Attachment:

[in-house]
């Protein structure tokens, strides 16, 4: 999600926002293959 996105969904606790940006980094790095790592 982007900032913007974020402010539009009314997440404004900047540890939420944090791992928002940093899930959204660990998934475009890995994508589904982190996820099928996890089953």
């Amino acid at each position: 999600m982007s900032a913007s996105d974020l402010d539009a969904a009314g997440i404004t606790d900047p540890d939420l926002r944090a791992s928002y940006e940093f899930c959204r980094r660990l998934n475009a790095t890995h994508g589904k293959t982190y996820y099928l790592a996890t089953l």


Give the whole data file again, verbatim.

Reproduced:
[in-house]
């Protein structure tokens, strides 16, 4: 999600926002293959 996105969904606790940006980094790095790592 982007900032913007974020402010539009009314997440404004900047540890939420944090791992928002940093899930959204660990998934475009890995994508589904982190996820099928996890089953």
């Amino acid at each position: 999600m982007s900032a913007s996105d974020l402010d539009a969904a009314g997440i404004t606790d900047p540890d939420l926002r944090a791992s928002y940006e940093f899930c959204r980094r660990l998934n475009a790095t890995h994508g589904k293959t982190y996820y099928l790592a996890t089953l």